What you should know about diabetes and your foot health

Diabetes can cause problems with your feet.

It is important to learn to learn about these complications and take actions to prevent them.

John Giurini, DPM, Chief of Podiatric Surgery at Beth Israel Deaconess Medical Center (BIDMC), provides important information about diabetes and foot health.

How can diabetes impact the feet?

Diabetes is a serious disease that affects various parts of your body. In terms of the feet, it can lead to nerve damage, causing a loss of sensation in your foot.

It can also affect the blood supply to your feet, making it difficult for injuries to heal.

What is diabetic neuropathy?

Diabetic neuropathy is one of the most common complications of diabetes and can present in a few different forms.

The first way is a lack of sensation in the foot, making it difficult to feel any sores, blisters or injuries, even if you’ve stepped on something sharp.

Another form of neuropathy occurs when the nerves that control muscle function are affected.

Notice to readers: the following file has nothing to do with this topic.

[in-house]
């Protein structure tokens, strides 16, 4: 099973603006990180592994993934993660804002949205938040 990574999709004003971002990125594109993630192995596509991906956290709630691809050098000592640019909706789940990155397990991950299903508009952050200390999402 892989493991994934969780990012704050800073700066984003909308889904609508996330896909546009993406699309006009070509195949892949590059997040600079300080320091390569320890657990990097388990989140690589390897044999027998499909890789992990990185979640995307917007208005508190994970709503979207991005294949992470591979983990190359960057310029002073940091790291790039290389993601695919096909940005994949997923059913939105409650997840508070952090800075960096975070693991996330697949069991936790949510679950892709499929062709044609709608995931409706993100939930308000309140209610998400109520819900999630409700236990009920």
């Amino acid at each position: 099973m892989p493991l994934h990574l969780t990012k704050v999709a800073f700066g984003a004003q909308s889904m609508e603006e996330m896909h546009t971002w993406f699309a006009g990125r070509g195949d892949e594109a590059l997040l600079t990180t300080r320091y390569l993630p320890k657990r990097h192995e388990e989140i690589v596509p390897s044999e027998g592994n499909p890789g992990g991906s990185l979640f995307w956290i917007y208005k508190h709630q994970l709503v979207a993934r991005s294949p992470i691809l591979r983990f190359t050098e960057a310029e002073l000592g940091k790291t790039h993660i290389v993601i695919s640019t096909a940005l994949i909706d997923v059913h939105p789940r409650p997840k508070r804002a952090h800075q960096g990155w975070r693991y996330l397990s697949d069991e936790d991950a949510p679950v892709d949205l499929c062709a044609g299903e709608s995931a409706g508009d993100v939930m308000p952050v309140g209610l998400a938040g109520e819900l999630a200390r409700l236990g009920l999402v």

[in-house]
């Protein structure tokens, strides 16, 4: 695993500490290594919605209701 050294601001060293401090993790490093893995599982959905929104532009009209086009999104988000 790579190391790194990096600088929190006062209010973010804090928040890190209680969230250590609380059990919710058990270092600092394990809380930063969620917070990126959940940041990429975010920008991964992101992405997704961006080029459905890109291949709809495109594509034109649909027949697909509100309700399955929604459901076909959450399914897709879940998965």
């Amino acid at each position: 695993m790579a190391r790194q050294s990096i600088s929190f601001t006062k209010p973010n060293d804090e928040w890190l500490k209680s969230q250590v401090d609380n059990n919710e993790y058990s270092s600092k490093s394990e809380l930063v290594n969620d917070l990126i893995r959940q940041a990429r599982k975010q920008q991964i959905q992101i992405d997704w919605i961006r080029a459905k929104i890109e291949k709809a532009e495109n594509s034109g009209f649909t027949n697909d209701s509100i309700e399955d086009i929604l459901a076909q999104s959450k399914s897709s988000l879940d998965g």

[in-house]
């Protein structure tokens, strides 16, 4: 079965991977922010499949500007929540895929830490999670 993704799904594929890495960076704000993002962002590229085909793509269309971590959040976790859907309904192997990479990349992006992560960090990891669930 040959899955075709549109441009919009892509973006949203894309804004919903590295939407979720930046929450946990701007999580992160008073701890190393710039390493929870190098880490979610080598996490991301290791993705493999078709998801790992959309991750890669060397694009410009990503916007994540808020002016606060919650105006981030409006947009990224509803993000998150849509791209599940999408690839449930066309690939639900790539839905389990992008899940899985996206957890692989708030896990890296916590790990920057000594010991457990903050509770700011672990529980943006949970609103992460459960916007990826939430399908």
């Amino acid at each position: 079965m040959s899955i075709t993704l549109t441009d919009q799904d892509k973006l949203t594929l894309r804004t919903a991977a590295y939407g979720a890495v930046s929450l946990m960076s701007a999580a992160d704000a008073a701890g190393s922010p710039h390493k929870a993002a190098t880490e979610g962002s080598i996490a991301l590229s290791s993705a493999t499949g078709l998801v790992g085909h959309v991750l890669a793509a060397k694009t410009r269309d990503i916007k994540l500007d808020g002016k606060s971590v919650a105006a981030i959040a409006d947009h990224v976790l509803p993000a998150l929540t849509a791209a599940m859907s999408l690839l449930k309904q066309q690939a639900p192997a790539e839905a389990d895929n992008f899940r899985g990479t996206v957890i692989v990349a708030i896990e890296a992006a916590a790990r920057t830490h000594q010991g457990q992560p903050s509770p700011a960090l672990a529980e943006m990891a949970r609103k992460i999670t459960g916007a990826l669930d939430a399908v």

These patients will have trouble walking and may develop what is referred to as a “drop foot” that makes tripping or falling more common.

The third form of neuropathy is called neuritis or painful neuropathy. These patients have constant foot pain throughout the day, and in more severe forms, can keep them awake at night.

What is a peripheral vascular disease?

Peripheral vascular disease is the narrowing of arteries, which affects the blood flow to limbs.

Blood flow is important to bring nutrients such as oxygen and growth factors to the foot to allow sores to heal. With poor circulation, sores and cuts heal more slowly.

Doctors look for this condition in patients with diabetes because diabetes-related nerve damage can make it difficult to diagnose.

What can I do to protect my feet?

The earlier you catch a problem, the easier it is to treat. It’s important for patients with diabetes to get into the habit of regularly inspecting their feet.

The best time is immediately after a shower while drying your feet or at the end of the day when removing socks and shoes.

If you see a blister, it’s important to get off the foot completely, put a clean dressing with some type of antiseptic on it, and contact your podiatrist or physician.

Another good habit is to inspect your shoes before putting them on. Many times things get inside shoes – rocks, pebbles, etc. that can cause irritation of the foot.

With a lack of sensation, you may not be able to feel these objects.

Finally, high-risk patients should be seen by a foot care specialist every three months. High-risk patients include those with abnormal sensation or circulation or those with foot deformities.

Many of these problems can be prevented by controlling your diabetes and inspecting the feet regularly.